There used to be a railway, which ran from Stanhope to Blanchland when the North Country coal and lead mining industries were at their peak. You can follow the abandoned line as it climbs along Horseshoe Hill, sometimes riding high on an embankment above the boggy bits of these moorland heights. It passes old quarries, disused mine- shafts and occasional coveys of grouse, which flutter up like tiny helicopters and then glide away down into another patch of heather. At Dead Friars, you join the unfenced road and start the long, slow descent to Blanchland, through sheep- strewn uplands and over brown-water bums, cutting their rocky ways through the hills. On a clear day, you can see for miles and miles to Hadrian’s Wall and the pudding- shaped Cheviots on the blue horizon. Nearer the village, walled pastureland begins, surrounding small limestone farms. Foxgloves, harebells, moon daisies and hogweed swamp the wide verges of the old drove road, together with great sheets of rosebay willow herb, which will be shocking pink by August. Blocks of ink-black fir forests stretch away to the west along the banks of the Upper Derwent, and Blanchland lies hidden deep below, sheltered by softer woods and the enfolding hills. All along the lane into the village high-walled there are wild raspberry bushes.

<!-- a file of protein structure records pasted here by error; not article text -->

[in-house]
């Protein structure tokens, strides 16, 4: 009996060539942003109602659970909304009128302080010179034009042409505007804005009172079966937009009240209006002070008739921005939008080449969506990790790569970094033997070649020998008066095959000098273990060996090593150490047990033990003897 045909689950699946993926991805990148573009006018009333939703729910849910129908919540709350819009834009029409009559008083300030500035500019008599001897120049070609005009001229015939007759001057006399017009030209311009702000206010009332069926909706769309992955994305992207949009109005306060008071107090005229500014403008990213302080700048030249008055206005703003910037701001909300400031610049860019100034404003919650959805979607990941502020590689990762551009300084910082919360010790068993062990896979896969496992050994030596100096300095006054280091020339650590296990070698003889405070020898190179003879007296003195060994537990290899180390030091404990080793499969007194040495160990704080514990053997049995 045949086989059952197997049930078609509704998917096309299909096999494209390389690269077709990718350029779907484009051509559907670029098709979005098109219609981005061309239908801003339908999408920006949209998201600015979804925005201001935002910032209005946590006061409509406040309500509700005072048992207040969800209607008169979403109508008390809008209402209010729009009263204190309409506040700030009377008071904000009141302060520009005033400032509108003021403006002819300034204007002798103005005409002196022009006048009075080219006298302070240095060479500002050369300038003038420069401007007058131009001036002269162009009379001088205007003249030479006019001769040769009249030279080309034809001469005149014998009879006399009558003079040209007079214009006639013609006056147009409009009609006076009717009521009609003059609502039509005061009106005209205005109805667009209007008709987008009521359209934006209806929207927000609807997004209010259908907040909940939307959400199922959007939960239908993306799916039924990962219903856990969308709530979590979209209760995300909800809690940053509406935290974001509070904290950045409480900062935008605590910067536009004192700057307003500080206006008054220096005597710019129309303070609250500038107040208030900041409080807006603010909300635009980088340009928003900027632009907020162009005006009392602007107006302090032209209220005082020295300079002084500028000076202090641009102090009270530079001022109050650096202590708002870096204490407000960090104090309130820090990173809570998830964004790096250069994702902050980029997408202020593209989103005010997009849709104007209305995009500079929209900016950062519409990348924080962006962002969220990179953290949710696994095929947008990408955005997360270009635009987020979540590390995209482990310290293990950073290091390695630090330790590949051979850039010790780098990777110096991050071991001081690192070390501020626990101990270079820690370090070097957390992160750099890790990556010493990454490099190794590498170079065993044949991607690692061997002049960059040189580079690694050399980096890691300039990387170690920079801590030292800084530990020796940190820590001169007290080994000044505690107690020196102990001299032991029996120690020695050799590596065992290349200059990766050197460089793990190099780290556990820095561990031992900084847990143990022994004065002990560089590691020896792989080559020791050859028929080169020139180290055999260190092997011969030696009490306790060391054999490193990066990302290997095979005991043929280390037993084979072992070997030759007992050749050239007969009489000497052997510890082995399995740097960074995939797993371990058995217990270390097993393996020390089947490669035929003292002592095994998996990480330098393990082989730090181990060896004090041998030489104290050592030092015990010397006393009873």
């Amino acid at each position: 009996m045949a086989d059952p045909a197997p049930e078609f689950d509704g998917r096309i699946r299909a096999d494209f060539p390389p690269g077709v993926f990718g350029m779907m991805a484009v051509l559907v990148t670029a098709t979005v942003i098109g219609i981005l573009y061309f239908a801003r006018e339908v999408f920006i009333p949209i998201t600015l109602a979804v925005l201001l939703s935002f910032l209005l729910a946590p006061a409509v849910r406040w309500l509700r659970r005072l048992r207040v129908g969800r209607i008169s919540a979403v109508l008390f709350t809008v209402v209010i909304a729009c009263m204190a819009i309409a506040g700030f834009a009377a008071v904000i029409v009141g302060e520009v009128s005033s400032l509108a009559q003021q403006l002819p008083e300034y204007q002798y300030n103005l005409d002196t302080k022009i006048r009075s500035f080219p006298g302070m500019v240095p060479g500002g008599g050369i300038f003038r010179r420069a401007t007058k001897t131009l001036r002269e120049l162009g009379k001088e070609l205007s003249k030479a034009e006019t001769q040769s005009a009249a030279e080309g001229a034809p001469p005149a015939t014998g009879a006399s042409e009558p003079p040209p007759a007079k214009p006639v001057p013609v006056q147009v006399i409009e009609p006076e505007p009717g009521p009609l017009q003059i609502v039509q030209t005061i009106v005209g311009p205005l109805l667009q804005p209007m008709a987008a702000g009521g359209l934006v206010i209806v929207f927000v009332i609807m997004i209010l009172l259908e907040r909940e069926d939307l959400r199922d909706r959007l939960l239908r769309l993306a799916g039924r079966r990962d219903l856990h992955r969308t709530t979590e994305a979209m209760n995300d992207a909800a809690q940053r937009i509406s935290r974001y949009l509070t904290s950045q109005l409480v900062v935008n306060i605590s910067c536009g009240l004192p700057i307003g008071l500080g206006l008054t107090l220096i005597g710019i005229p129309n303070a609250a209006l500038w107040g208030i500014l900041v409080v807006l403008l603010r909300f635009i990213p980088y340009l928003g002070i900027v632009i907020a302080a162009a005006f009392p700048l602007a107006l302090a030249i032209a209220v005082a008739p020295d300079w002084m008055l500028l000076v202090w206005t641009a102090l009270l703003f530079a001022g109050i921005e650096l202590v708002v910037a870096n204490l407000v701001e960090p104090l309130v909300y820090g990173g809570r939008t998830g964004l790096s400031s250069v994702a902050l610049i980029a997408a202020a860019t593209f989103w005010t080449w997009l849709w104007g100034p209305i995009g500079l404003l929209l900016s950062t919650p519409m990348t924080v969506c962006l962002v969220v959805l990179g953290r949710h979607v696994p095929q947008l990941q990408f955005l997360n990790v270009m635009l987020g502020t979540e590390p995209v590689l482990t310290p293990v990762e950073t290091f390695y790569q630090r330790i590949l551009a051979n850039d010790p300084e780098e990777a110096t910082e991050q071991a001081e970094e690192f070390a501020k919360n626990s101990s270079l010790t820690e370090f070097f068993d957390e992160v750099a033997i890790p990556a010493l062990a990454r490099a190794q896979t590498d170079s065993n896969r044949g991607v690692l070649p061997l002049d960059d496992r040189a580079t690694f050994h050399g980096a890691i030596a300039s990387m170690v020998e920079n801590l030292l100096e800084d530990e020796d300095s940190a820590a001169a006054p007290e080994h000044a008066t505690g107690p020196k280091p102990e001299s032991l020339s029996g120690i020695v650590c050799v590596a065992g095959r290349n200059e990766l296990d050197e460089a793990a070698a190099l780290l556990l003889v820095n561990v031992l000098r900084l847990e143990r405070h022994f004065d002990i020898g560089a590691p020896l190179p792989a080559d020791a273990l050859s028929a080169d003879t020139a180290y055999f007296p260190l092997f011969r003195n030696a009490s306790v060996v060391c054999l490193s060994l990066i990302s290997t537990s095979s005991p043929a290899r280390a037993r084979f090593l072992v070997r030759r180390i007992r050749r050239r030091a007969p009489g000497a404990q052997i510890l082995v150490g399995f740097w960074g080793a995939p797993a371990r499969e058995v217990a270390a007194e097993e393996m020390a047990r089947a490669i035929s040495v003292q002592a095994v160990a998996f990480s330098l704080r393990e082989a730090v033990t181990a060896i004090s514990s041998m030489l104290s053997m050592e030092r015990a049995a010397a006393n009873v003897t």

Blanchland has always been so well hidden in its sheltered and secluded position at the bottom of the valley that on one of their many raids in the 14th century a band of Scottish marauders passed within a hundred yards of the village and never even saw it. Some hours later, in thanks to God for their deliverance, the monks rang a peal of bells, but the sound carried on the wind and the Scots returned to sack the place. When John Wesley came to preach here in the middle of the 18th century he described Blanchland as ‘little more than a heap of ruins’. This was due partly to its constant sackings but also to the dissolution of the abbey, when its heart was destroyed. Seven lanes and tracks lead down from the surrounding moorland to this beautiful spot where the abbey stood. It was founded in 1165 by an extremely strict and self-denying order of Premonstratensian monks. They dressed entirely in white, which is thought to be why the village name of Blanchland came about. After the dissolution and the virtual abandonment of the place, it wasn’t until the middle of the 18th century that the village found a new benefactor in Lord Crewe, who had made a packet from the surrounding lead and coal mines. An early philanthropist, he wanted to see his workers living in decent housing and brought about the creation of what is, in effect, one of the greatest planned villages in England. The pale, grey-gold limestone cottages with stone-slab roofs seem to follow the old collegiate layout of the mediaeval abbey and its buildings. The plan consists of a series of L-shaped courtyards and you enter the large main square either through the old monastic gateway or from the southern end beside the river. The scale of it all feels utterly comfortable and the enclosure creates a kind of
In the northern corner is the The Lord Crewe Arms, which stands on the site of the abbey refectory and guesthouse. What remains of Blanchland Abbey towers beside. It serves as the parish church, and inside, one wonderful arch still soars up under the tower.